The objective of the proposed research is to identify the molecular basis for the aberrant epigenetic reprogramming that leads to fragile X syndrome (FXS). FXS is caused by an expanded CGG trinucleotide repeat in the 5? untranslated region (5?UTR) of the fragile X mental retardation protein (FMRP) gene, FMR1. Alleles containing >200 copies of the CGG repeat are associated with heterochromatinization of the FMR1 promoter and the subsequent loss of FMR1 transcription and FMRP expression. FMR1 silencing occurs early in fetal development, which has prevented the development of an in vitro paradigm for dissecting the molecular pathways involved in FMR1 gene silencing. Recently, a study showed that FXS human embryonic stem cells (HESC) contain unmethylated FMR1 promoters, which become methylated upon differentiation, providing the first in vitro culture model of FMR1 silencing. This proposal tests the role of small RNAs in FMR1 silencing in FXS. CGG repeat RNAs are processed into small RNAs in vitro by the RNA interference enzyme Dicer. Recent studies have shown that small RNAs directed against mRNA transcripts or gene promoters can result in the silencing of promoters in mammalian cells. Small RNAs also have critical roles in mediating silencing of mammalian retrotransposon genes, which, like CGG repeat sequences, are often characterized by repeated nucleotide elements. These studies raise the possibility that small RNA pathways may be involved in FMR1 silencing in FXS. The goal of the research described in this proposal is to use this new model system to identify, for the first time, the pathways that mediate FMR1 promoter silencing in FXS and to determine the role of small RNAs in FMR1 silencing.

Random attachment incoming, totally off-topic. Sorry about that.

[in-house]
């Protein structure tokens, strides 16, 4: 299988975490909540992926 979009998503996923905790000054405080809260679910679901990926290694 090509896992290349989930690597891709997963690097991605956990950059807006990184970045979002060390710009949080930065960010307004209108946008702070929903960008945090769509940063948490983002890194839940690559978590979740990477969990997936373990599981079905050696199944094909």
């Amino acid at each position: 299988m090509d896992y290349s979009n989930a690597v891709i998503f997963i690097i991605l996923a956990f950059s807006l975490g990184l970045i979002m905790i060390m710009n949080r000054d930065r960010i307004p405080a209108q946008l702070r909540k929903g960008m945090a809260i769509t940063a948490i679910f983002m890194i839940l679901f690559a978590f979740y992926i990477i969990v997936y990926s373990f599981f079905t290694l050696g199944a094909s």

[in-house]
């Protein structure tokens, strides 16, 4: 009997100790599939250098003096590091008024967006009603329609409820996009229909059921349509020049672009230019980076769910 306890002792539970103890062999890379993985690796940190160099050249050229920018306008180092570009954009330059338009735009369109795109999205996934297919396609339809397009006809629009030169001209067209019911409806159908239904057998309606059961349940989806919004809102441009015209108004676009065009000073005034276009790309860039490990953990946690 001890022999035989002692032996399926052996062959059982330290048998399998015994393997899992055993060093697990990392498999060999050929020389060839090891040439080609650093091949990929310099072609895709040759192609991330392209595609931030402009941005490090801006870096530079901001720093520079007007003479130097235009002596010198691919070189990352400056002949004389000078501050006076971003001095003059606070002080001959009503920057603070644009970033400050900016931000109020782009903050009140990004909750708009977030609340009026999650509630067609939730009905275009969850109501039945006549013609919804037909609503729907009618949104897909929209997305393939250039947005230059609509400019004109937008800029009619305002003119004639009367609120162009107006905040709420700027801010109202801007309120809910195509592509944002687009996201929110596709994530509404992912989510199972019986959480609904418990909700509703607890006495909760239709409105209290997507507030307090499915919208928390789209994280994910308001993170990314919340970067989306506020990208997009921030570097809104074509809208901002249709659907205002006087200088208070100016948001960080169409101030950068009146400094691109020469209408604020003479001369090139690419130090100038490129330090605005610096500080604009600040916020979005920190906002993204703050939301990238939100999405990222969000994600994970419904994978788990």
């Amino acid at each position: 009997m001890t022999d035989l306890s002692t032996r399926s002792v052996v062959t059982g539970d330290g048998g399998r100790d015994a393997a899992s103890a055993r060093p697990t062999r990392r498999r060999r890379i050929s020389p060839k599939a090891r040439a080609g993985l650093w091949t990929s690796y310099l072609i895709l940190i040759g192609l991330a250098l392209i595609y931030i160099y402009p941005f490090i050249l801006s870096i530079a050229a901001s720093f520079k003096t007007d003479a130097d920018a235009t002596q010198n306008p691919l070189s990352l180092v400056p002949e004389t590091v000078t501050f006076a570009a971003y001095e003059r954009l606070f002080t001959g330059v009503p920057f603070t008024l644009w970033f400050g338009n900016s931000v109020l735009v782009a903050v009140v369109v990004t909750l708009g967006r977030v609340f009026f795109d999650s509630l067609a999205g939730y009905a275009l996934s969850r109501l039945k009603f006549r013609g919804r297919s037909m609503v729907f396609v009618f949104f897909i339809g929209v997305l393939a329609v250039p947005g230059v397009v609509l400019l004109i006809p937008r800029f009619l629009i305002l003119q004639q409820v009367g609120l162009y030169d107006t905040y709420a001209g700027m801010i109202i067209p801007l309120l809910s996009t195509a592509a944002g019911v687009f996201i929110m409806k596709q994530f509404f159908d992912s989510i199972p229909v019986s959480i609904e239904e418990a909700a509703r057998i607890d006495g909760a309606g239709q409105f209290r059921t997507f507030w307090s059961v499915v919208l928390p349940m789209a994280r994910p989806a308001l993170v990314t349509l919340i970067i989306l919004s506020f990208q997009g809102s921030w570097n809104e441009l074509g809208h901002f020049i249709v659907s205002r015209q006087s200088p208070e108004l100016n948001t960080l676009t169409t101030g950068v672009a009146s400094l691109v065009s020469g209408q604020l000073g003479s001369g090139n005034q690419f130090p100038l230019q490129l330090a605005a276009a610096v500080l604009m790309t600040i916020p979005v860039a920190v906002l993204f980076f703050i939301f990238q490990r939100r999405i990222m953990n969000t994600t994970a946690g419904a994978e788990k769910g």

The specific aims of this proposal are: (1) To determine the role of RNA interference pathways in FMR1 silencing in FXS. Using wild-type and FXS HESC lines, we will determine if the FMR1 promoter acquires characteristic chromatin marks that are associated with RNA-directed promoter silencing. We will also determine if the pathways required for microRNA and PIWI RNA processing are necessary for FMR1 silencing;and (2) We will determine how the FMR1 transcript is processed in FXS HESC. We will monitor the processing of the endogenous FMR1 full repeat transcript as well as heterologously expressed CGG repeat-containing transcripts, to determine whether CGG repeat RNAs generate small RNAs during FMR1 gene silencing. The advent of FXS stem cells provides the first opportunity to molecularly dissect the signaling pathways that lead to the aberrant epigenetic silencing that causes this highly prevalent mental retardation syndrome. The use of stem cells in this high risk/high reward R21 project will provide new insight into the molecular components involved in FMR1 silencing and will allow us to address a link between FXS, trinucleotide repeat disorders, and the emerging area of small RNA-directed gene silencing.

Public Health Relevance

The advent of FXS stem cells provides the first opportunity to molecularly dissect the signaling pathways that lead to the aberrant epigenetic silencing that causes this highly prevalent mental retardation syndrome. The use of stem cells in this pilot project will provide new insight into the molecular components involved in FMR1 silencing and will allow us to address a link between FXS, trinucleotide repeat disorders, and the emerging area of RNA-directed gene silencing.

Agency
National Institute of Health (NIH)
Type
Exploratory/Developmental Grants (R21)
Project #
1R21NS087859-01
Application #
8719709
Study Section
Special Emphasis Panel (ZRG1)
Program Officer
Mamounas, Laura
Project Start
Project End
Budget Start
Budget End
Support Year
1
Fiscal Year
2014
Total Cost
Indirect Cost
Name
Weill Medical College of Cornell University
Department
Pharmacology
Type
Schools of Medicine
DUNS #
City
New York
State
NY
Country
United States
Zip Code
10065